Nasal tubes. They enter your child’s body through the nose, esophagus, and stomach (N.G. tubes) or straight into the small intestine (N.D. or N.J. tubes). They are used when your child requires temporary assistance absorbing nutrition or medication, such as after surgery. These tubes will be inserted during an outpatient visit.
Gastronomy or gastric tubes. These are the most frequent types of feeding tubes and are used when a child needs assistance with feeding for at least three months. These are put into your child’s belly and lead to the stomach or intestines (G or PEG tubes) (G.J. or J tubes). Your child will be admitted to the hospital for a brief operation, followed by several days of close observation. Dr. Noritz recognizes that this particular situation can be distressing for families. Although it’s a normal surgery for doctors, we understand it’s always a huge deal for parents.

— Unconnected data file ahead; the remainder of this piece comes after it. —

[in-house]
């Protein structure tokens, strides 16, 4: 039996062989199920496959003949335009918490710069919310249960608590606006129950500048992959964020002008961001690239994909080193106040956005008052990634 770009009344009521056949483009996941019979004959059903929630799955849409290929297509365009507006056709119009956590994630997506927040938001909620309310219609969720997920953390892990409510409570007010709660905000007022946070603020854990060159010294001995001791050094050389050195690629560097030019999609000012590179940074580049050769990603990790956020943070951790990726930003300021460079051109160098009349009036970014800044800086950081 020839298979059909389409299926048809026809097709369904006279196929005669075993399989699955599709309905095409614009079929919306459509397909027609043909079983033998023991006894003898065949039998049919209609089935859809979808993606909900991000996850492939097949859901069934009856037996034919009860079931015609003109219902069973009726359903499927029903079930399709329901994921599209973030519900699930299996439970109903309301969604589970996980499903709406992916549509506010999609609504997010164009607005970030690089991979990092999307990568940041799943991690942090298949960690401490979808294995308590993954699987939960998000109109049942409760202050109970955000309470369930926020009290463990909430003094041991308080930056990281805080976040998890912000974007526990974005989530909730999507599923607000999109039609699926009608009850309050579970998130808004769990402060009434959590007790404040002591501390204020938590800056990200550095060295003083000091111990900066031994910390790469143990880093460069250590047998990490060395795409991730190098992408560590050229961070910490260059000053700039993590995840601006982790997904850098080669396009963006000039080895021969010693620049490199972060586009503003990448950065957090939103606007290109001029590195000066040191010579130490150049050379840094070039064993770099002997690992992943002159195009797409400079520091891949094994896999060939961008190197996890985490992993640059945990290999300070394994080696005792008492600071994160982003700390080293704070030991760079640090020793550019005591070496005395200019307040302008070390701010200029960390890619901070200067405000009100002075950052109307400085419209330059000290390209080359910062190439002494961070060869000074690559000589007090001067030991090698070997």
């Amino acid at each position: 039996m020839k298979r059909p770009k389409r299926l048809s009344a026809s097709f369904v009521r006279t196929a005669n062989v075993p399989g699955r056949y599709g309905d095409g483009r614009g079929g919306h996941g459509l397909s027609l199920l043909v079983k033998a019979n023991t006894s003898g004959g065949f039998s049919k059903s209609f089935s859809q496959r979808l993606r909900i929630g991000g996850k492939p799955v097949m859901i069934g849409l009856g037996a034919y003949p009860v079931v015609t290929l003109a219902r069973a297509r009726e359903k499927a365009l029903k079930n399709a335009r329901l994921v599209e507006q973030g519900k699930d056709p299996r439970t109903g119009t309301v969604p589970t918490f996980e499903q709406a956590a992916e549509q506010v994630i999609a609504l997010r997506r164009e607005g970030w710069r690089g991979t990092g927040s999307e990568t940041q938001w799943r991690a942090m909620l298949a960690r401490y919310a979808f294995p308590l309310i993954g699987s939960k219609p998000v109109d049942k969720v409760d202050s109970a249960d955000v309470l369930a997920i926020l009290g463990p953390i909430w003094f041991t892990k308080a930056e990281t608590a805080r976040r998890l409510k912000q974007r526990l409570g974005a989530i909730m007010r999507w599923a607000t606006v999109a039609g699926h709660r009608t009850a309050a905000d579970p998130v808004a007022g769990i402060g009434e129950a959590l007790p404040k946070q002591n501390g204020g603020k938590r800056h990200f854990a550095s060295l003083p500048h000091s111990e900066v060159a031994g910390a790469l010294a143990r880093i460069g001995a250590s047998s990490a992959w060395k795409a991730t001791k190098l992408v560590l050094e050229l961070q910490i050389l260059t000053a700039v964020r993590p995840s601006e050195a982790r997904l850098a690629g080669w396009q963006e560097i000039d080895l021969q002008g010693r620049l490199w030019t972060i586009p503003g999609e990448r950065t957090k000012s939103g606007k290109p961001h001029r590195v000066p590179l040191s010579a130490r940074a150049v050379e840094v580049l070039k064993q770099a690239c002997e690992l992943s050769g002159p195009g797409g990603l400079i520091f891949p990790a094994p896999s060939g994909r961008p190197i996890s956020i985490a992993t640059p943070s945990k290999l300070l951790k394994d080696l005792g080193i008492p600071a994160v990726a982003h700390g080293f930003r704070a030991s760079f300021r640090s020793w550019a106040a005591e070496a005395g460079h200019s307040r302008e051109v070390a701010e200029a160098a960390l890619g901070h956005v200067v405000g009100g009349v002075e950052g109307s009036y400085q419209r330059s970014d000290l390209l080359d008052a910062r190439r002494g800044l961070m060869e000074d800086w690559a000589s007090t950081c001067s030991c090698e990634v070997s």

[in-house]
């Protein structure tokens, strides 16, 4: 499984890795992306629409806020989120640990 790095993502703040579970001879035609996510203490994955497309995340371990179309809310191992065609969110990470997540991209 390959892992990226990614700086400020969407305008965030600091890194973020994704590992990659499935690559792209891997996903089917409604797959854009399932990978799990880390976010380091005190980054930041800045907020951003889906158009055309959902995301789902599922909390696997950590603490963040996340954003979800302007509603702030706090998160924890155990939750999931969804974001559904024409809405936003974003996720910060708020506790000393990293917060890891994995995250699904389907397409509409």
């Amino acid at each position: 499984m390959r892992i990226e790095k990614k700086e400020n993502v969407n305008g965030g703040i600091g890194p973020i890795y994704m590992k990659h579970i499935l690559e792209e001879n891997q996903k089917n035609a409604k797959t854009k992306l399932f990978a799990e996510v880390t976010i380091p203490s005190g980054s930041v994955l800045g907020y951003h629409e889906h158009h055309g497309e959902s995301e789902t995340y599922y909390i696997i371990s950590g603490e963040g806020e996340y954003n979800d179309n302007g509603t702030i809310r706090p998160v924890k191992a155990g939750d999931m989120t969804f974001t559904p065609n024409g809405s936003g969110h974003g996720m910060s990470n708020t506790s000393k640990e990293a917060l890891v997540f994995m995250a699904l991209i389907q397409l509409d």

What Meals Will Be Given to My Child Through A Tube?
You will collaborate with the physician and dietitian to determine the optimal diet for your child. “With a baby”, says Filomena Kersey, a qualified pediatric nutritionist on Dr. Sanville’s team at Dartmouth-Hitchcock, “we always want to use at least some breast milk. Otherwise, we’ll use a conventional or specialist formula, such as one designed for infants with food allergies or fat absorption issues.”
According to Kersey, it can run the gamut for older children. “We select a formula based on what the infant can tolerate and the underlying medical condition, as there are so many alternatives.”
Kersey cautions caution while using homemade tube-feeding formulae. “You must be very cautious about food safety,” she continues, noting that some homemade recipes have a shorter shelf life than those available for purchase. “It can be difficult for some children to meet their dietary needs using homemade formula. Consult with a nutritionist if you plan on blending your own foods.”